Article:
BERLIN: Taken off-air shortly after Russia’s invasion of Ukraine, the liberal Echo of Moscow radio station has found a new home in Berlin from where it has resumed the fightback against President Vladimir Putin’s propaganda.
“Ekho Moskvy” radio, considered one of the last independent voices in Russia, in early March joined the ranks of media outlets forced to halt operations in the face of an unprecedented crackdown by the Kremlin over coverage of the war.
A number of the station’s employees left Russia in the wake of the clampdown, including deputy editor-in-chief Maxim Kurnikov who has made a new life in the German capital along with several former colleagues.
Others have headed for Latvia, Lithuania and Georgia.
Despite being scattered across Europe, there was never a question of staying silent on the Ukraine conflict or events inside Russia.
Since earlier this month, Kurnikov and his team have restarted their broadcasts on an app simply called “Echo.”
“It works just like a radio,” Kurnikov told AFP, claiming that the app was fast becoming one of the top downloads in Russia.
Russian authorities tried to block the app after a few days but their efforts were successfully rebuffed, the 38-year-old added.
The new outlet also brings content being produced on other platforms by former Echo of Moscow journalists under the same roof.
“We have combined all of our team’s YouTube channels,” Kurnikov said.
“Echo” aims to broadcast live for 10 to 12 hours a day, with replays filling the rest of the time.
A website and two Telegram channels are also part of the project.
“We want to offer our audience a complete picture of what is happening in Russia,” Kurnikov said.
Around 20 journalists are currently working with “Echo”, and around 10 more people are expected to join in the near future, he said.
The plan is for much of the “Echo” team to eventually work from Berlin, in offices and a studio paid for by donations.
Germany, which has already taken in around a million Ukrainian refugees, has become a popular destination for exiled Russian dissidents.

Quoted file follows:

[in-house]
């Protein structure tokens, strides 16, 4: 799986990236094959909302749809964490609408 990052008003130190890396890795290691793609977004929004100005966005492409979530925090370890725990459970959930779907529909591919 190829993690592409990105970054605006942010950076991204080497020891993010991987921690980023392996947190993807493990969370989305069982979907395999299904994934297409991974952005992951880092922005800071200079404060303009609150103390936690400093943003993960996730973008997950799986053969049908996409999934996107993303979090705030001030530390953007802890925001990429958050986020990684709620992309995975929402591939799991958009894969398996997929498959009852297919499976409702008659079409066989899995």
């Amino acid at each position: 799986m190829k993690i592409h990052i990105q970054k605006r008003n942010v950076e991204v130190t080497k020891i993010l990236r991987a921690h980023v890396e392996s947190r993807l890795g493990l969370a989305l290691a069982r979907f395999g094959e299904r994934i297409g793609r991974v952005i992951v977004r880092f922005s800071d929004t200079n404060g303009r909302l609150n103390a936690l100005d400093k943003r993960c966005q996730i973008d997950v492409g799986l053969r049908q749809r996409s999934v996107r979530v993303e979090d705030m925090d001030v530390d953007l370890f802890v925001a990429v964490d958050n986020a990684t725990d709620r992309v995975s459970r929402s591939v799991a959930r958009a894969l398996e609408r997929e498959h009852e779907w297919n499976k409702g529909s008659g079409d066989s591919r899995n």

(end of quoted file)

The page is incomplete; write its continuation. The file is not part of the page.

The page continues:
The German government has pledged to ease visa rules for journalists and other Russians fleeing political persecution.
Berlin-based German writer Vladimir Kaminer, born in Moscow, was one of the driving forces behind the “Echo” comeback. He has worked closely with Kurnikov to bring the project to life.
“I thought it would be amazing for someone to address Russians from Europe,” the 55-year-old said, condemning the “unspeakable state propaganda” that has accompanied Moscow’s February 24 invasion.
There will also be insight from within Russia. The radio station’s veteran editor-in-chief Alexei Venediktov — who has been with Echo of Moscow since its founding in 1990 — has remained in his home country and is part of the new project.
“That we still have voices inside Russia is the most important thing to us,” said Kurnikov.
Kurnikov has also teamed up with Germany’s top-selling Bild newspaper, providing news and commentary on its TV station and its Russian-language social media channels.
Risk of return
Before the war, Russia still had a relatively diverse landscape in television, newspapers and online, even if the climate had become increasingly restrictive in recent years.
But draconian new rules introduced after the February 24 operation — which made it illegal to call the military action an “invasion” or disseminate “fake” news about it — have transformed the scene, allowing state-controlled media to dominate the airwaves, and the message.
TV channel Rain (Dozhd) — like Echo of Moscow considered a pillar of Russia’s independent media — has closed down, while access has been blocked to a slew of pro-opposition news sites.
The country’s most prominent independent newspaper Novaya Gazeta, whose chief editor co-won the Nobel Peace Prize last year, has set up a newsroom in Riga after coming under growing pressure at home.
Kurnikov himself has no plans to return to Russia anytime soon.
He has publicly criticized Russia’s war, an offence punishable with jail time.
As a reserve officer, Kurnikov would also risk being mobilized to join the very war he has been opposing.